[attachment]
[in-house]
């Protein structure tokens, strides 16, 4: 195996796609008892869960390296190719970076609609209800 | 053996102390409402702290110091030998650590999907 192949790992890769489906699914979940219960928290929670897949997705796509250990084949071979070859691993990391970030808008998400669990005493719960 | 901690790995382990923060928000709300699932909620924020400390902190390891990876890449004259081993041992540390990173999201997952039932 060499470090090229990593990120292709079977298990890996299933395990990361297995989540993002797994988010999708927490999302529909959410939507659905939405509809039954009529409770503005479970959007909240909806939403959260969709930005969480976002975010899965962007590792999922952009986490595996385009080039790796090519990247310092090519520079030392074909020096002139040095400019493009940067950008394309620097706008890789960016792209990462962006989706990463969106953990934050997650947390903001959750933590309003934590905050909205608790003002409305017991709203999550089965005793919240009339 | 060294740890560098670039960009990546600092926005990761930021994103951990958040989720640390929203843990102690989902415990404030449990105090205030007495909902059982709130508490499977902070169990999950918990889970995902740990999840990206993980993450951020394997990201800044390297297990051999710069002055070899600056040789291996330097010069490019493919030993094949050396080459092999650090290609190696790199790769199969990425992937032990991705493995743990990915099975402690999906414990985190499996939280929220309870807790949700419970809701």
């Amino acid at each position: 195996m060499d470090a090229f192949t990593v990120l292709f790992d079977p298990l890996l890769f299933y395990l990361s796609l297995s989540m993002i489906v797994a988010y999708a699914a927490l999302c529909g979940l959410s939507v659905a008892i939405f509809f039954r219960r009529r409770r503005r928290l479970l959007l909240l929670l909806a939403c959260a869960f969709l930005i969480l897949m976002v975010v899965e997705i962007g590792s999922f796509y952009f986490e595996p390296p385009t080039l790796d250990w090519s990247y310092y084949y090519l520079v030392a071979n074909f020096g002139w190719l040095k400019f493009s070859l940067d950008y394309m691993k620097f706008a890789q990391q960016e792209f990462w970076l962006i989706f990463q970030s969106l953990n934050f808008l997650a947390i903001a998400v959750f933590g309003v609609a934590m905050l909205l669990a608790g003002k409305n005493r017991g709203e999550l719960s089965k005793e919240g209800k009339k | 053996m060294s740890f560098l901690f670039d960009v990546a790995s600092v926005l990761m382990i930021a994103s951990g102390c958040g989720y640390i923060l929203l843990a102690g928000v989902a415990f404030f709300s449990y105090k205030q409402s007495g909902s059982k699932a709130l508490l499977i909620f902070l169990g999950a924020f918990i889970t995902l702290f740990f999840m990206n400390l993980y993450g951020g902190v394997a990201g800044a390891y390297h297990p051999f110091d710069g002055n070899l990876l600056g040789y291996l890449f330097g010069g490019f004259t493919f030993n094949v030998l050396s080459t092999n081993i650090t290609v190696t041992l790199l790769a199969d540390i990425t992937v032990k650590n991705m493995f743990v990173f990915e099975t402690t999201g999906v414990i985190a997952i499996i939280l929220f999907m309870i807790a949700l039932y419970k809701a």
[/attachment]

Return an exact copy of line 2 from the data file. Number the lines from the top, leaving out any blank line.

């Protein structure tokens, strides 16, 4: 195996796609008892869960390296190719970076609609209800 | 053996102390409402702290110091030998650590999907 192949790992890769489906699914979940219960928290929670897949997705796509250990084949071979070859691993990391970030808008998400669990005493719960 | 901690790995382990923060928000709300699932909620924020400390902190390891990876890449004259081993041992540390990173999201997952039932 060499470090090229990593990120292709079977298990890996299933395990990361297995989540993002797994988010999708927490999302529909959410939507659905939405509809039954009529409770503005479970959007909240909806939403959260969709930005969480976002975010899965962007590792999922952009986490595996385009080039790796090519990247310092090519520079030392074909020096002139040095400019493009940067950008394309620097706008890789960016792209990462962006989706990463969106953990934050997650947390903001959750933590309003934590905050909205608790003002409305017991709203999550089965005793919240009339 | 060294740890560098670039960009990546600092926005990761930021994103951990958040989720640390929203843990102690989902415990404030449990105090205030007495909902059982709130508490499977902070169990999950918990889970995902740990999840990206993980993450951020394997990201800044390297297990051999710069002055070899600056040789291996330097010069490019493919030993094949050396080459092999650090290609190696790199790769199969990425992937032990991705493995743990990915099975402690999906414990985190499996939280929220309870807790949700419970809701």